Waiting to cross at Stone and Pennington, he stood there in the sun wearing a dark-charcoal, herringbone suit. He looked miserable.
Obviously, our sharp-dressed man was unaware that wearing a suit here after May is against the law. Or it should be. If it weren't so hot, I'd launch a petition drive to ban the things year-round.
But that would mean I'd have to go outside. And starting now, I won't go outside until after September. I'll live in my air-conditioned ecosystem like a hamster in a Habitrail terrarium moving from one area to the next without venturing outside of glass, steel or stucco. I'll scamper from my house to my car to the store to pick up cedar shavings, and then it's back home to my little habitat where I'll rail against fluorocarbons, nibble on sunflower seeds and mark the days until October arrives.
I saw the first sign of summer today. Every junker parked out in front of the Arroyo Cafe had a sunshade up. I wandered in and sat down at the counter next to my pal Elliot who was reading the paper. I ordered a cup of coffee and told him the big news: I think I'm going to get a new sunshade for my car.
Without looking up he said, "Mine's a real pain. I have to stick my head out the window to see where I'm going whenever I drive. Maybe I ought to read the instructions."
I shared my bulletin with him: "I saw a man wearing a suit today." Every leather-necked Tucsonan in the cafe who overhead me gasped in revulsion and horror. Doesn't the sap know it's summer? Oscar knows it's summer because he heard his first cicada singing the summertime blues this morning. Frank says the hummingbirds have stopped humming and started sighing. Rosa saw a flock of snowbirds heading north weeks ago. Rodents who can't take it anymore are showing up in Mr. Wong's pool. Krista testified that her tortoise came out of hibernation.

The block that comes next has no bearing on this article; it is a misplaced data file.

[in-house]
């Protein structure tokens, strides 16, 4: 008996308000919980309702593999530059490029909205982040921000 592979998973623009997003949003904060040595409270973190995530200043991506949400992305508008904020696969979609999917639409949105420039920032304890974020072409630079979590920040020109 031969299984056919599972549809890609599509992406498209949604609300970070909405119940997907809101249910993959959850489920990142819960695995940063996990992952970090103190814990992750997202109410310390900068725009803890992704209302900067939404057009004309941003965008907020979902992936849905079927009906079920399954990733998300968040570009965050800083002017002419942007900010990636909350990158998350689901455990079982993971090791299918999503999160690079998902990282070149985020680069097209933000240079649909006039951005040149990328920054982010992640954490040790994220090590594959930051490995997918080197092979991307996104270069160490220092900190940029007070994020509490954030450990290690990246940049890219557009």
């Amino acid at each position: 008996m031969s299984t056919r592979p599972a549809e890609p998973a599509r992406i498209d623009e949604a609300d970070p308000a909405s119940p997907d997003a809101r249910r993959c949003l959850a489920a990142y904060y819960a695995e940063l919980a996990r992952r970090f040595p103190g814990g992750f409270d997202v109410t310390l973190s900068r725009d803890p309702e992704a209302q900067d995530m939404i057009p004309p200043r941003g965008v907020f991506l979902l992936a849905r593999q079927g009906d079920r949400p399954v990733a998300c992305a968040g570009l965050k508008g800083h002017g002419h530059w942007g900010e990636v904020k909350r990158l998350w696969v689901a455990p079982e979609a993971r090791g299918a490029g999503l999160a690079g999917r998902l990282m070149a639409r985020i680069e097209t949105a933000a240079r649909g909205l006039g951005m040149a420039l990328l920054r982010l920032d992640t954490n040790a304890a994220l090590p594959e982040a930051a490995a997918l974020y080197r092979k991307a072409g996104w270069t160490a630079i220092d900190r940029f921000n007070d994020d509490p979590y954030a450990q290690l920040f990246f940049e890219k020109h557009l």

"My turtle said it's so hot I'm going back to sleep."
Mr. Wong said, "It's so hot some people are hallucinating about talking turtles."
Aspen plopped down on the seat next to me. She'd been sitting in her truck waiting for an empty parking spot in the shade for an hour. She could've parked closer but she suffers from a condition called "I'm a Tucsonan."
I asked her, "Did you see a talking tortoise outside?"
I swiveled on my stool to eavesdrop on the booth where Holly, the call-center queen, was telling her girlfriends a vivid tale about how she burned her bottom on her seat belt just yesterday. I put down my cup and asked if I could see the scar. She told me to press button 2 and mind my own business.
A frazzled Steve, working on county time, rushed in.
"Dang it! I can't believe I just took a sip from a boiling hot can of soda I'd left in the car. I spat it out, spraying the inside of my truck with hot, sticky soda. Can I get an iced coffee to go and a handful of napkins? Thanks."
I looked out at the street and saw a man driving past the cafe with his windows down. He was using oven mitts to drive.
Take heed, man in a suit, these are the signs of summer.
Corinne wiped off the bar and announced she was actually able to make a left turn onto Campbell at 5 o'clock. We applauded the empty streets.
Mr. Ortega, the fry cook, said he loves the heat. Ellie May agreed. "My poor old back loves a hot car seat that's been baking in the sun! Its an awesome heating pad." Real Tucsonans like the cleansing nature of the summer heat. The midsummer sun is our deep-heat spiritual masseuse, burning out the clutter and flash-frying our illusions.
My smartphone chimed with a Star news update. I had received the ultimate sign summer is officially here. A poodle in Sun City had burst into flames.
Three seats down, Schmitt, the rancher, declared nothing beats the smell of fresh cooler pads. Mr. Ortega said he needed to change his. I offered to help him early in the morning ... around mid-week ... sometime around October.
It was safe to go outside. The sun was sliding down, the swamp boxes were squeaking and the quenching monsoons were a month away. The neon was firing up along the boulevard and somewhere in town some poor sap was doffing his dark suit, loosening his tie and cooling down in front of a roaring fan.
I hope he tosses that sport coat before it turns into a blazer.
Email Star cartoonist and columnist David Fitzsimmons at email@example.com